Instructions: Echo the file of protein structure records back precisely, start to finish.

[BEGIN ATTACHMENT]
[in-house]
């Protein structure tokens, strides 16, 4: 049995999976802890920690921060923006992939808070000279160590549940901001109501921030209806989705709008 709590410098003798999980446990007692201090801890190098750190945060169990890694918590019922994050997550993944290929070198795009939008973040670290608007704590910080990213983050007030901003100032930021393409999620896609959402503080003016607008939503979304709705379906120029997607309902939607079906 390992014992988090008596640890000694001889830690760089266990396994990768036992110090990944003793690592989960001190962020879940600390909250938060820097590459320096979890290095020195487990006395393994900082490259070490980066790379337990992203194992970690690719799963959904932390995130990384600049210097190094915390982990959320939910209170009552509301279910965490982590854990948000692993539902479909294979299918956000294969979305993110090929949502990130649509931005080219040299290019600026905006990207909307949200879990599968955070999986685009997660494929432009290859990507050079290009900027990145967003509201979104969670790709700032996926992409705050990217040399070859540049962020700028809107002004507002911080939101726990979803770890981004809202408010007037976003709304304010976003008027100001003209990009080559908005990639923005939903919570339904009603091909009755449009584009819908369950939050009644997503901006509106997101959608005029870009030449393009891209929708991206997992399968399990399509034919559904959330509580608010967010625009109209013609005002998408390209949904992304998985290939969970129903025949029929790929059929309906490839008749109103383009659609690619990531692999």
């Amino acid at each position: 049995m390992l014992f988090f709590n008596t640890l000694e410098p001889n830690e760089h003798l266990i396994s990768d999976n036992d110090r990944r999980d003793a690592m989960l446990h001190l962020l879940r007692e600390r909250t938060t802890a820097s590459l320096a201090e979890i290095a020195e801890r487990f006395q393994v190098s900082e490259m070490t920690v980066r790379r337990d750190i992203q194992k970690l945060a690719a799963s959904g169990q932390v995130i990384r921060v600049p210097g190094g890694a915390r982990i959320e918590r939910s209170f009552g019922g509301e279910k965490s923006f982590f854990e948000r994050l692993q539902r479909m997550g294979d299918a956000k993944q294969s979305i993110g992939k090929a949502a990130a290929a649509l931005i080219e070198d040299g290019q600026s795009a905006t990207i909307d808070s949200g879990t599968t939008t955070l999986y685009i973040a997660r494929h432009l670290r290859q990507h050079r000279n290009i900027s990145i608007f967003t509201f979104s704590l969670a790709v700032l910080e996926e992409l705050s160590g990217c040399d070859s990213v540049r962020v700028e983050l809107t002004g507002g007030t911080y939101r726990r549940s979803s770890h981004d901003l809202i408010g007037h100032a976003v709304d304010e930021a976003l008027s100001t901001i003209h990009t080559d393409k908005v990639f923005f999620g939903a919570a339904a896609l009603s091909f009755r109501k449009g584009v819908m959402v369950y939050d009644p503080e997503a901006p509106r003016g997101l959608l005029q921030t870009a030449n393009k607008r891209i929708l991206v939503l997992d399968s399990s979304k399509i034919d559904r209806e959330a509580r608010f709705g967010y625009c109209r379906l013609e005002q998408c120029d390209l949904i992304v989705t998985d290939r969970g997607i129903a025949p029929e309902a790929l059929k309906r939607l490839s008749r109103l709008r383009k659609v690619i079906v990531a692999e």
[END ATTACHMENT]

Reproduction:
[in-house]
């Protein structure tokens, strides 16, 4: 049995999976802890920690921060923006992939808070000279160590549940901001109501921030209806989705709008 709590410098003798999980446990007692201090801890190098750190945060169990890694918590019922994050997550993944290929070198795009939008973040670290608007704590910080990213983050007030901003100032930021393409999620896609959402503080003016607008939503979304709705379906120029997607309902939607079906 390992014992988090008596640890000694001889830690760089266990396994990768036992110090990944003793690592989960001190962020879940600390909250938060820097590459320096979890290095020195487990006395393994900082490259070490980066790379337990992203194992970690690719799963959904932390995130990384600049210097190094915390982990959320939910209170009552509301279910965490982590854990948000692993539902479909294979299918956000294969979305993110090929949502990130649509931005080219040299290019600026905006990207909307949200879990599968955070999986685009997660494929432009290859990507050079290009900027990145967003509201979104969670790709700032996926992409705050990217040399070859540049962020700028809107002004507002911080939101726990979803770890981004809202408010007037976003709304304010976003008027100001003209990009080559908005990639923005939903919570339904009603091909009755449009584009819908369950939050009644997503901006509106997101959608005029870009030449393009891209929708991206997992399968399990399509034919559904959330509580608010967010625009109209013609005002998408390209949904992304998985290939969970129903025949029929790929059929309906490839008749109103383009659609690619990531692999």
């Amino acid at each position: 049995m390992l014992f988090f709590n008596t640890l000694e410098p001889n830690e760089h003798l266990i396994s990768d999976n036992d110090r990944r999980d003793a690592m989960l446990h001190l962020l879940r007692e600390r909250t938060t802890a820097s590459l320096a201090e979890i290095a020195e801890r487990f006395q393994v190098s900082e490259m070490t920690v980066r790379r337990d750190i992203q194992k970690l945060a690719a799963s959904g169990q932390v995130i990384r921060v600049p210097g190094g890694a915390r982990i959320e918590r939910s209170f009552g019922g509301e279910k965490s923006f982590f854990e948000r994050l692993q539902r479909m997550g294979d299918a956000k993944q294969s979305i993110g992939k090929a949502a990130a290929a649509l931005i080219e070198d040299g290019q600026s795009a905006t990207i909307d808070s949200g879990t599968t939008t955070l999986y685009i973040a997660r494929h432009l670290r290859q990507h050079r000279n290009i900027s990145i608007f967003t509201f979104s704590l969670a790709v700032l910080e996926e992409l705050s160590g990217c040399d070859s990213v540049r962020v700028e983050l809107t002004g507002g007030t911080y939101r726990r549940s979803s770890h981004d901003l809202i408010g007037h100032a976003v709304d304010e930021a976003l008027s100001t901001i003209h990009t080559d393409k908005v990639f923005f999620g939903a919570a339904a896609l009603s091909f009755r109501k449009g584009v819908m959402v369950y939050d009644p503080e997503a901006p509106r003016g997101l959608l005029q921030t870009a030449n393009k607008r891209i929708l991206v939503l997992d399968s399990s979304k399509i034919d559904r209806e959330a509580r608010f709705g967010y625009c109209r379906l013609e005002q998408c120029d390209l949904i992304v989705t998985d290939r969970g997607i129903a025949p029929e309902a790929l059929k309906r939607l490839s008749r109103l709008r383009k659609v690619i079906v990531a692999e």